For those who like their salmon on the rare side, time to be more careful as that prime piece of wild Alaskan salmon may be infected by D. nihonkaiense, a member of a genus of tapeworms that can infect humans. This particular species, the Japanese broad tapeworm is the second leading cause of diphyllobothriasis (tapeworm infection) in humans. The tapeworm is usually transferred to human when they consume raw or under-cooked fish that contain the eggs or larvae.
This has been a long-standing and probably under reported issue in Japan and could be growing due to the popularity of sushi worldwide. Now the CDC has a report that states that this tapeworm species has been found in North American salmon for the first time. According to the report chum, masu, pink, and sockeye salmon are the species most likely to carry D. nihonkaiense.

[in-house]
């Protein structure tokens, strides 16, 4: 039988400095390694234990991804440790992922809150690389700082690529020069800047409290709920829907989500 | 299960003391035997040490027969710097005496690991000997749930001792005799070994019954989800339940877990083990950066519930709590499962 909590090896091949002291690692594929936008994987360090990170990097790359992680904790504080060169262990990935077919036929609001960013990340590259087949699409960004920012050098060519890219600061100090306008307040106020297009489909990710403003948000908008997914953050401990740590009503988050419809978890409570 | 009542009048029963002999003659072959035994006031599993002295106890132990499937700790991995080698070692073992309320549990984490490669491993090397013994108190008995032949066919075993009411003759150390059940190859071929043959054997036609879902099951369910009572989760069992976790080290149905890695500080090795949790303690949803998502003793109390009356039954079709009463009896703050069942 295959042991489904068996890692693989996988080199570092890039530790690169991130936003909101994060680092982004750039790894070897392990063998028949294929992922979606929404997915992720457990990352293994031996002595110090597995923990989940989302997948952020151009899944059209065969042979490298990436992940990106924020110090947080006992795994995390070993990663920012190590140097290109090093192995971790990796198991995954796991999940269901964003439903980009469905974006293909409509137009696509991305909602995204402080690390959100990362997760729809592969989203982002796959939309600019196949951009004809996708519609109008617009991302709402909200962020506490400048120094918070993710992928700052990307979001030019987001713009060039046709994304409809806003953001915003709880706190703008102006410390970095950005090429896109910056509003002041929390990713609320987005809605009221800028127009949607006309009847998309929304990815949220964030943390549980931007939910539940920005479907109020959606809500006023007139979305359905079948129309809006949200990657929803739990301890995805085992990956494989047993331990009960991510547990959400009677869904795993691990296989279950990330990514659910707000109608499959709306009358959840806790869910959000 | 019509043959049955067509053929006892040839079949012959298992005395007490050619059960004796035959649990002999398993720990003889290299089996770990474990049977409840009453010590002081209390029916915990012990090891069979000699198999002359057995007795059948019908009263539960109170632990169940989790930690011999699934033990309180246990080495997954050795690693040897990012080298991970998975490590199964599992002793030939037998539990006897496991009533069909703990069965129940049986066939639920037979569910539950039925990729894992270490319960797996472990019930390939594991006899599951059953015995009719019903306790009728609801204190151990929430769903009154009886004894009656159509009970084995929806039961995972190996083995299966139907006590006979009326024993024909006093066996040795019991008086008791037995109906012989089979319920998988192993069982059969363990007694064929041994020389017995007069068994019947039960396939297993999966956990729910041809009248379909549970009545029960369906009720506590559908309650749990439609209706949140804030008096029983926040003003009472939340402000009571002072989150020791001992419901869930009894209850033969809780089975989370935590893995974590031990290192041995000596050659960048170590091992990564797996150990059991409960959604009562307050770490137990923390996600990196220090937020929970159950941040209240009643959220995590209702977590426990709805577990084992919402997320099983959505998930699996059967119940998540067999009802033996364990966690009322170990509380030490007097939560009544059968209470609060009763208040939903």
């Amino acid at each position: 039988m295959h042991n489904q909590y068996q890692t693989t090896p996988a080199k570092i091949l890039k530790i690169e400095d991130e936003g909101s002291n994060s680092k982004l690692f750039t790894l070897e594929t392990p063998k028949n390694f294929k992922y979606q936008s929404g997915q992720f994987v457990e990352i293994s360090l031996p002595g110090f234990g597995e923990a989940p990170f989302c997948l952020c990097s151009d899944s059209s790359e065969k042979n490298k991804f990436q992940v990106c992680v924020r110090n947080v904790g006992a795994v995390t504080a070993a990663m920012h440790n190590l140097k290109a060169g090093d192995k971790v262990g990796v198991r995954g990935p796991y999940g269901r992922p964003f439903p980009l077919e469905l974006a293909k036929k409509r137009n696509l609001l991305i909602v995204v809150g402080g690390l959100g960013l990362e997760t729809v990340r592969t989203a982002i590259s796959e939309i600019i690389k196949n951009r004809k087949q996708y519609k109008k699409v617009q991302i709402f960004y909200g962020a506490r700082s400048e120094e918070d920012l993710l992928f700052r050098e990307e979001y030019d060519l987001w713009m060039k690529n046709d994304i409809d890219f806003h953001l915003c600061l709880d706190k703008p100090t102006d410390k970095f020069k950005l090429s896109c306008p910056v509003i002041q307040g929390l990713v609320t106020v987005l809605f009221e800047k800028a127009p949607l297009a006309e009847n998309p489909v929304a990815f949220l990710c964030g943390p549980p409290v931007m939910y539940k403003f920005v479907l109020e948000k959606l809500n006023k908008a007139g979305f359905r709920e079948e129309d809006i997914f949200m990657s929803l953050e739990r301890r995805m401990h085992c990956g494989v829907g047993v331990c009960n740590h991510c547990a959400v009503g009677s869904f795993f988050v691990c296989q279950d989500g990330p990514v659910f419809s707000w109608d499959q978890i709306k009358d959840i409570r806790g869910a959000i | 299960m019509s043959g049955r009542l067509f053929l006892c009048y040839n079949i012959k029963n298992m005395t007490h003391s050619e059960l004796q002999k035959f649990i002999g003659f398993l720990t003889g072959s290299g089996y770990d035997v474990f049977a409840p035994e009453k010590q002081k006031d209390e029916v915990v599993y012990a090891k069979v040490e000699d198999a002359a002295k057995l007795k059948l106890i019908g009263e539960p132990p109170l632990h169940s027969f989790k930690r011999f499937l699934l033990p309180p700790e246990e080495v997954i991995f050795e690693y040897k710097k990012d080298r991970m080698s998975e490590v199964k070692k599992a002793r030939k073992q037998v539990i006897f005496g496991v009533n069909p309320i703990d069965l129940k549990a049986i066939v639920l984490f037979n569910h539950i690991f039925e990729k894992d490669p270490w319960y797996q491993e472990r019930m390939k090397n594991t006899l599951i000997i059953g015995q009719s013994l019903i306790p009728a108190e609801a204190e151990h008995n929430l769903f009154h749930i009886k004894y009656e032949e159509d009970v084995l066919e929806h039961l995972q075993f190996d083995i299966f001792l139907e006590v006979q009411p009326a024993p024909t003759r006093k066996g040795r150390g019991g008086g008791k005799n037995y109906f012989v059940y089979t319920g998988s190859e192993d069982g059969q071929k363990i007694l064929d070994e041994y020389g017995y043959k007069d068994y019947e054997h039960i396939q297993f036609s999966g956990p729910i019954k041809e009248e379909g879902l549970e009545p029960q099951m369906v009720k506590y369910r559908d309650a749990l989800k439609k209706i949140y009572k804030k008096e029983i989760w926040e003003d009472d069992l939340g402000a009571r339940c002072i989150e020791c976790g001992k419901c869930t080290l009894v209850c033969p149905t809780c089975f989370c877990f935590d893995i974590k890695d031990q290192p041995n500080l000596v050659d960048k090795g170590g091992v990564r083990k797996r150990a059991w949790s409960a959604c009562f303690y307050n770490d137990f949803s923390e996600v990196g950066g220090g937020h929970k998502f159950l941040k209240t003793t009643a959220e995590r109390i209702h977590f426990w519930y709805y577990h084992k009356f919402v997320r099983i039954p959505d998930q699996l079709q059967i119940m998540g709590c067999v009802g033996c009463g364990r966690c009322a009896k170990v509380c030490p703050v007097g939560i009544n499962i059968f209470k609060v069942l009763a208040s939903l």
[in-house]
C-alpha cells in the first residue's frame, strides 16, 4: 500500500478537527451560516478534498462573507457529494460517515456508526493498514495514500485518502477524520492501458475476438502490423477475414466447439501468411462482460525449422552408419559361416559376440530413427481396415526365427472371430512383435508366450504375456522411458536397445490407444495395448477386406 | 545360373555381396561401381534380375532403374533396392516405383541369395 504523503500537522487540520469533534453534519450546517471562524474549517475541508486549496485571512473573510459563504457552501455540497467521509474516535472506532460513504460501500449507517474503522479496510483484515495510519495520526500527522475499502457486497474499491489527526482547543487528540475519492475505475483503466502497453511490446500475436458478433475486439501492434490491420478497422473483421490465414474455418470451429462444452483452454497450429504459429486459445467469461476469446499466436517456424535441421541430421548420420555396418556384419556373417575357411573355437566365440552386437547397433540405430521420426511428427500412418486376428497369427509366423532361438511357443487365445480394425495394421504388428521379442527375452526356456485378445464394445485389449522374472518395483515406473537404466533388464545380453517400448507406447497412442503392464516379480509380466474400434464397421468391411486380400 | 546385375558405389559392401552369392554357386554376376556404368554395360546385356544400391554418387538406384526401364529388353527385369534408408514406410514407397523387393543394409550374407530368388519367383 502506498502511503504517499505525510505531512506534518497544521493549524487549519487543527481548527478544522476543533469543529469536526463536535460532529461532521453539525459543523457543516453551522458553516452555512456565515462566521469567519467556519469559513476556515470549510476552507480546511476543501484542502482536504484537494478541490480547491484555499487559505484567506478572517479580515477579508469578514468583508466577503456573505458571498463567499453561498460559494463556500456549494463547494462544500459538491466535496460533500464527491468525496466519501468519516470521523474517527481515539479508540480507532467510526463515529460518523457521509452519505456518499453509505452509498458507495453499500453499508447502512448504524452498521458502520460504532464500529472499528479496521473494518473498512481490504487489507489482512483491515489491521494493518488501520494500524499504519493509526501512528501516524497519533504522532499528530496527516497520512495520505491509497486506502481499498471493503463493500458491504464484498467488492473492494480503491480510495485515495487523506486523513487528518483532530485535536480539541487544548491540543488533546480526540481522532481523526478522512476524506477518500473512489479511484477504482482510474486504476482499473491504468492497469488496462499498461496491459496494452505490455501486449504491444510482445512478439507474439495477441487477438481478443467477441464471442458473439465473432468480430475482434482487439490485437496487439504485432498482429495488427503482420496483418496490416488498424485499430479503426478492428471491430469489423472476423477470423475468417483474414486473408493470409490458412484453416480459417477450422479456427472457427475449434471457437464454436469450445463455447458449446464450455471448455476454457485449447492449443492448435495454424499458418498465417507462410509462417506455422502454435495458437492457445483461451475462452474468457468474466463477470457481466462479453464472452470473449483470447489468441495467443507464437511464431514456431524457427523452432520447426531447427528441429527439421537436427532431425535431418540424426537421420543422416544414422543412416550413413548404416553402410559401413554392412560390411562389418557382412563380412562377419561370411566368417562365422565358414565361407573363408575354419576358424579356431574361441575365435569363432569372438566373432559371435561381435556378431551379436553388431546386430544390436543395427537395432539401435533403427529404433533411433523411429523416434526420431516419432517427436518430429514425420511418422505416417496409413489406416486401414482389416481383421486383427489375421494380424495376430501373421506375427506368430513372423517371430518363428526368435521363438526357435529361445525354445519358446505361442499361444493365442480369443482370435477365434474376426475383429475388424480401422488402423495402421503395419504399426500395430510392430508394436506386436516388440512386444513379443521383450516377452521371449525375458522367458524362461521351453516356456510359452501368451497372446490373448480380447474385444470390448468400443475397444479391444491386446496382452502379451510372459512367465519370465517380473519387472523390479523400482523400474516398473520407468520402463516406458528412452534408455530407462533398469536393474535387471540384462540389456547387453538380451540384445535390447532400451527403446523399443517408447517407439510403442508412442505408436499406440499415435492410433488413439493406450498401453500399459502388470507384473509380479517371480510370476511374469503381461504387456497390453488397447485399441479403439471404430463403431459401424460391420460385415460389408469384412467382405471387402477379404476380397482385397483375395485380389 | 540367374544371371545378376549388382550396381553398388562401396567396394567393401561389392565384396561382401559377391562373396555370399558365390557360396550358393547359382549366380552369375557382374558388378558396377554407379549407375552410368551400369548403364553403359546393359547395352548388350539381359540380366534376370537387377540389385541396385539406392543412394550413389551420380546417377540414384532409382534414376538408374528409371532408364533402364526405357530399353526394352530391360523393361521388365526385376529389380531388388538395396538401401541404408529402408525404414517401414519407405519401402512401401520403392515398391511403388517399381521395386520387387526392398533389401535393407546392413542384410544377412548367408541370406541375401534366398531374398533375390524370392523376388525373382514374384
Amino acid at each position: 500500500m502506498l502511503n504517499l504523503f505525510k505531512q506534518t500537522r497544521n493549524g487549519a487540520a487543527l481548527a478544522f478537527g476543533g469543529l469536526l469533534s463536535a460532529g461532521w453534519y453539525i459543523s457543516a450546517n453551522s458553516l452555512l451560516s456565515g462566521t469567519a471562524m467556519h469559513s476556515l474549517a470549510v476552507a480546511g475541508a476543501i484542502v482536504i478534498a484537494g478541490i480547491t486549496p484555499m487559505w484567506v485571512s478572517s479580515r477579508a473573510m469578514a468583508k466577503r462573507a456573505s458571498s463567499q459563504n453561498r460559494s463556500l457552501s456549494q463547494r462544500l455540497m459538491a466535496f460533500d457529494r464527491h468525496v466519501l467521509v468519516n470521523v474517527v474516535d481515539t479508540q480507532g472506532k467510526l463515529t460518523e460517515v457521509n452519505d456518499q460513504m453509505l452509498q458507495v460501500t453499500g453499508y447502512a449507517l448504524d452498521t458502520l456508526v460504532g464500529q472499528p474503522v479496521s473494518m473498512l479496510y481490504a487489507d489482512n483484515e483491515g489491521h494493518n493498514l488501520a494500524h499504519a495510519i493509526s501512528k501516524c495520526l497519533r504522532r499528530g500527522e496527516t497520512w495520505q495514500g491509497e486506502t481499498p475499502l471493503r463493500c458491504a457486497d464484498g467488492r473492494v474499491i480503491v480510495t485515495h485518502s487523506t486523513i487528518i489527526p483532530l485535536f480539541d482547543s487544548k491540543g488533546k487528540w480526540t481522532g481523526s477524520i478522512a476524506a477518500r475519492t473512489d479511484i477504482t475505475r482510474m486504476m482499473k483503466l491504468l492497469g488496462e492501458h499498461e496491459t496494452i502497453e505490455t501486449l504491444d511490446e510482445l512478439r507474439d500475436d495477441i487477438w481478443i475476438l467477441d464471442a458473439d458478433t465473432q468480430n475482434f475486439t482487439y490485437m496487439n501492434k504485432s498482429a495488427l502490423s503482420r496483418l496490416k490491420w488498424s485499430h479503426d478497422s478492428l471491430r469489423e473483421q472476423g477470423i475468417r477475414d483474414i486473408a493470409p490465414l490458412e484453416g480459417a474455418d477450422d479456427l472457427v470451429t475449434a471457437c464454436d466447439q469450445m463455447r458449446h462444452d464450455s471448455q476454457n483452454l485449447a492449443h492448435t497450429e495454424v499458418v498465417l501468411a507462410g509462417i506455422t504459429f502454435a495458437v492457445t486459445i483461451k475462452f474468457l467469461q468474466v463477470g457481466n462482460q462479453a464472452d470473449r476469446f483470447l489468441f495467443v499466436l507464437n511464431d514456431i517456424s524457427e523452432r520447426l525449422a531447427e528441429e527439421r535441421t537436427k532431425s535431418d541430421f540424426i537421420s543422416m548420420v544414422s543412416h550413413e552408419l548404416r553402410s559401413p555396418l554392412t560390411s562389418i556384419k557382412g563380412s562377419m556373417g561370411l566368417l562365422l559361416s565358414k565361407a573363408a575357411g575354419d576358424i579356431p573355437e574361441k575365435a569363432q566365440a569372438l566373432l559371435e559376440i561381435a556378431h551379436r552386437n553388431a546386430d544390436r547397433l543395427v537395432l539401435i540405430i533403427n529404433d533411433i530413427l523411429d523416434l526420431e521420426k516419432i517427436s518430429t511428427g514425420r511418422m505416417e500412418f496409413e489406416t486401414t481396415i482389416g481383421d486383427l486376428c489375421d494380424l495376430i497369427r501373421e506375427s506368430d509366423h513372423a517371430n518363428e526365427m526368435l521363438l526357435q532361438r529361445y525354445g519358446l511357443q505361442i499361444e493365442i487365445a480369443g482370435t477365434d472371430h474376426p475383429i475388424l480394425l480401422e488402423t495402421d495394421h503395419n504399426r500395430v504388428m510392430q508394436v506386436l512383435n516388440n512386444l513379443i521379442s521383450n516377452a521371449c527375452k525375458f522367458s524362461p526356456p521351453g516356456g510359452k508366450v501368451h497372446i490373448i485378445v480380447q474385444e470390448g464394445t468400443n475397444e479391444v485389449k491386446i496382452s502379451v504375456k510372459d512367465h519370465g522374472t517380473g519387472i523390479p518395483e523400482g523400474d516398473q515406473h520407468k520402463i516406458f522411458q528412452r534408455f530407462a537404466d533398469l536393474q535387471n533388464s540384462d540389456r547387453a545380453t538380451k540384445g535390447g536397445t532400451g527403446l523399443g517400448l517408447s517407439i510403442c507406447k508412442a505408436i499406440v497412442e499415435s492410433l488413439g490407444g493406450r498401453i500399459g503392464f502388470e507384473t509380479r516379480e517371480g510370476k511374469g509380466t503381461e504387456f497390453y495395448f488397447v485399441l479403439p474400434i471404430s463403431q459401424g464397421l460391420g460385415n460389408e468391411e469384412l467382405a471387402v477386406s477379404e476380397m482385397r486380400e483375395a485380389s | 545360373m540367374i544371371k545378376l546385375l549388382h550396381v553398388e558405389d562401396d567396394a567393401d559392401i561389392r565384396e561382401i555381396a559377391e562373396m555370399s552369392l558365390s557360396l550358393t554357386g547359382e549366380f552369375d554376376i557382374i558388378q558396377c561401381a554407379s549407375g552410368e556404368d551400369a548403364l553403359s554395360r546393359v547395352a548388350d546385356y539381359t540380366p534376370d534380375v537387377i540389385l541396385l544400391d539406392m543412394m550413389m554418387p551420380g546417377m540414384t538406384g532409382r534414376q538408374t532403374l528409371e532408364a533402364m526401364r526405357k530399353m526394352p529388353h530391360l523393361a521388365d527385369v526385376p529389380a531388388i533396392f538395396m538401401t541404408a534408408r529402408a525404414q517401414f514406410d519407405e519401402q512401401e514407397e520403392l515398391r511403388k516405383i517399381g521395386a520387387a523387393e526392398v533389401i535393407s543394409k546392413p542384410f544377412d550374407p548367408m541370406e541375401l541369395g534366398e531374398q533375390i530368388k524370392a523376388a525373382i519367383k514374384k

The CDC states the tapeworm eggs and larvae are spread usually from fish shipped on ice but not frozen. Although the major news outlets have grabbed onto this story, keep in mind this is not the only tape worm that infects salmon, not to mention various other popular fish.
This is the main reason why sushi-grade fish is not about the quality of the fish, but how it was handled. If the fish in your sushi was not handled properly through the entire supply chain, you run the risk of diphyllobothriasis. For the home chef, make sure your fish is thoroughly cooked or brined. An alternative strategy is to freeze the fish down to -4F (-20C) for between a minimum of 3 days before preparing sushi.